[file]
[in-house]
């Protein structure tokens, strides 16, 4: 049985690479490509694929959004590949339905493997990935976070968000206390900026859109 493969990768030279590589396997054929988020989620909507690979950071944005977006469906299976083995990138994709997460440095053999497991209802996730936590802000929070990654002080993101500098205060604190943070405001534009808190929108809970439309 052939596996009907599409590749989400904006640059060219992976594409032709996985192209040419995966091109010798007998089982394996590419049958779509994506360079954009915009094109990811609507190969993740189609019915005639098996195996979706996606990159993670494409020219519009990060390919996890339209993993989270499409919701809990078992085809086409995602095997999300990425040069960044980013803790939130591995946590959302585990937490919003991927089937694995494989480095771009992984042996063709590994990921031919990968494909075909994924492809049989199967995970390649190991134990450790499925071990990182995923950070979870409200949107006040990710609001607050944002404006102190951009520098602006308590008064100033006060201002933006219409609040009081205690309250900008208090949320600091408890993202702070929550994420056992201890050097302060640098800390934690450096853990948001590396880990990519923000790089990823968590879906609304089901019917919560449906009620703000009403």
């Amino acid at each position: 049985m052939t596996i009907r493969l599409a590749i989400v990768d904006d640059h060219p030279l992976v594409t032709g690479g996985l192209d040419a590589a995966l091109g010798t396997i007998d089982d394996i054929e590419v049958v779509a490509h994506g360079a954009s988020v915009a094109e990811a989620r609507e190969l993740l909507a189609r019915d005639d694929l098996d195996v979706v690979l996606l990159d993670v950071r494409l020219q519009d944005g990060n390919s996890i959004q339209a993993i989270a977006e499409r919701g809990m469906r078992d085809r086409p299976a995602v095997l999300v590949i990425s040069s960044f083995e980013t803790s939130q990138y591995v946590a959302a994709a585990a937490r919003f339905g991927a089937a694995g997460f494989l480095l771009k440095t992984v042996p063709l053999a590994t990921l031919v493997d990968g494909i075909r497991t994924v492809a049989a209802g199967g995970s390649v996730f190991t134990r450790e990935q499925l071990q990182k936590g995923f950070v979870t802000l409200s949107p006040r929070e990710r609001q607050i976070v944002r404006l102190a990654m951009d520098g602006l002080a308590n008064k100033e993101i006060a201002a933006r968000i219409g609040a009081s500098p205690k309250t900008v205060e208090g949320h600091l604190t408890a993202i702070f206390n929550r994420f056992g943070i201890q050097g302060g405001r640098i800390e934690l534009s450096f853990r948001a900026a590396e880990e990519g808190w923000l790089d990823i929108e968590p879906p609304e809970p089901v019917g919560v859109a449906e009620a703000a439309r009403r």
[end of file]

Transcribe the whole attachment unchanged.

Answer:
[in-house]
């Protein structure tokens, strides 16, 4: 049985690479490509694929959004590949339905493997990935976070968000206390900026859109 493969990768030279590589396997054929988020989620909507690979950071944005977006469906299976083995990138994709997460440095053999497991209802996730936590802000929070990654002080993101500098205060604190943070405001534009808190929108809970439309 052939596996009907599409590749989400904006640059060219992976594409032709996985192209040419995966091109010798007998089982394996590419049958779509994506360079954009915009094109990811609507190969993740189609019915005639098996195996979706996606990159993670494409020219519009990060390919996890339209993993989270499409919701809990078992085809086409995602095997999300990425040069960044980013803790939130591995946590959302585990937490919003991927089937694995494989480095771009992984042996063709590994990921031919990968494909075909994924492809049989199967995970390649190991134990450790499925071990990182995923950070979870409200949107006040990710609001607050944002404006102190951009520098602006308590008064100033006060201002933006219409609040009081205690309250900008208090949320600091408890993202702070929550994420056992201890050097302060640098800390934690450096853990948001590396880990990519923000790089990823968590879906609304089901019917919560449906009620703000009403």
């Amino acid at each position: 049985m052939t596996i009907r493969l599409a590749i989400v990768d904006d640059h060219p030279l992976v594409t032709g690479g996985l192209d040419a590589a995966l091109g010798t396997i007998d089982d394996i054929e590419v049958v779509a490509h994506g360079a954009s988020v915009a094109e990811a989620r609507e190969l993740l909507a189609r019915d005639d694929l098996d195996v979706v690979l996606l990159d993670v950071r494409l020219q519009d944005g990060n390919s996890i959004q339209a993993i989270a977006e499409r919701g809990m469906r078992d085809r086409p299976a995602v095997l999300v590949i990425s040069s960044f083995e980013t803790s939130q990138y591995v946590a959302a994709a585990a937490r919003f339905g991927a089937a694995g997460f494989l480095l771009k440095t992984v042996p063709l053999a590994t990921l031919v493997d990968g494909i075909r497991t994924v492809a049989a209802g199967g995970s390649v996730f190991t134990r450790e990935q499925l071990q990182k936590g995923f950070v979870t802000l409200s949107p006040r929070e990710r609001q607050i976070v944002r404006l102190a990654m951009d520098g602006l002080a308590n008064k100033e993101i006060a201002a933006r968000i219409g609040a009081s500098p205690k309250t900008v205060e208090g949320h600091l604190t408890a993202i702070f206390n929550r994420f056992g943070i201890q050097g302060g405001r640098i800390e934690l534009s450096f853990r948001a900026a590396e880990e990519g808190w923000l790089d990823i929108e968590p879906p609304e809970p089901v019917g919560v859109a449906e009620a703000a439309r009403r």